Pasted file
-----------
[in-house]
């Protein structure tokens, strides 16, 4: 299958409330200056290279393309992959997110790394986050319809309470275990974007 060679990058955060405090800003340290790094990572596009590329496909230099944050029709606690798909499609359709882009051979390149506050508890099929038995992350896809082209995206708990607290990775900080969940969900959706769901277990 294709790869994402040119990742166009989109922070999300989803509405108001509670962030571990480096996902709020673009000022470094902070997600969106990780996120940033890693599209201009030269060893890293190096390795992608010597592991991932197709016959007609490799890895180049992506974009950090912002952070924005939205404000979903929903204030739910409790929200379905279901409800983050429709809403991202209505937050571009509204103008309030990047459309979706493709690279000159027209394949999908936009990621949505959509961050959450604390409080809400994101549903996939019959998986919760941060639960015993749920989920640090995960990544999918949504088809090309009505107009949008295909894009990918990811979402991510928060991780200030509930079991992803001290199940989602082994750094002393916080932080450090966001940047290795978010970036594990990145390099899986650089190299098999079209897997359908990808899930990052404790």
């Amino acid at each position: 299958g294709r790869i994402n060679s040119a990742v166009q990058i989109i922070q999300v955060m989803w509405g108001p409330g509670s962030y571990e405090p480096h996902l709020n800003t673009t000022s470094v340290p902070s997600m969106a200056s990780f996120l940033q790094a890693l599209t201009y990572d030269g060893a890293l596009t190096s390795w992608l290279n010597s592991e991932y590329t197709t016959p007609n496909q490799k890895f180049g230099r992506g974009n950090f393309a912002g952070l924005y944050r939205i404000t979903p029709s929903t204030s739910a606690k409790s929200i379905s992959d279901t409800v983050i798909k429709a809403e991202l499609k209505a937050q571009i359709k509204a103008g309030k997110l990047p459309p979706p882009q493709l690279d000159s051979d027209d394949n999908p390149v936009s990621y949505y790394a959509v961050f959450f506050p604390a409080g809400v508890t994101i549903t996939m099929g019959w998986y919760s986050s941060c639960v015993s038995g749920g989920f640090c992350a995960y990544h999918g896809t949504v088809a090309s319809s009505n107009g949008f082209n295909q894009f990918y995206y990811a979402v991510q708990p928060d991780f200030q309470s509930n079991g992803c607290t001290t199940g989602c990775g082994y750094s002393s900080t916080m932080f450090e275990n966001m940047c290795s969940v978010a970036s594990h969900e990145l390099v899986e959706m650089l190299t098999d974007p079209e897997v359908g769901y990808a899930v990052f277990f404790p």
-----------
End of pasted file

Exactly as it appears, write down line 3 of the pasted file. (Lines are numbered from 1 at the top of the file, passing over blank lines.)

């Amino acid at each position: 299958g294709r790869i994402n060679s040119a990742v166009q990058i989109i922070q999300v955060m989803w509405g108001p409330g509670s962030y571990e405090p480096h996902l709020n800003t673009t000022s470094v340290p902070s997600m969106a200056s990780f996120l940033q790094a890693l599209t201009y990572d030269g060893a890293l596009t190096s390795w992608l290279n010597s592991e991932y590329t197709t016959p007609n496909q490799k890895f180049g230099r992506g974009n950090f393309a912002g952070l924005y944050r939205i404000t979903p029709s929903t204030s739910a606690k409790s929200i379905s992959d279901t409800v983050i798909k429709a809403e991202l499609k209505a937050q571009i359709k509204a103008g309030k997110l990047p459309p979706p882009q493709l690279d000159s051979d027209d394949n999908p390149v936009s990621y949505y790394a959509v961050f959450f506050p604390a409080g809400v508890t994101i549903t996939m099929g019959w998986y919760s986050s941060c639960v015993s038995g749920g989920f640090c992350a995960y990544h999918g896809t949504v088809a090309s319809s009505n107009g949008f082209n295909q894009f990918y995206y990811a979402v991510q708990p928060d991780f200030q309470s509930n079991g992803c607290t001290t199940g989602c990775g082994y750094s002393s900080t916080m932080f450090e275990n966001m940047c290795s969940v978010a970036s594990h969900e990145l390099v899986e959706m650089l190299t098999d974007p079209e897997v359908g769901y990808a899930v990052f277990f404790p």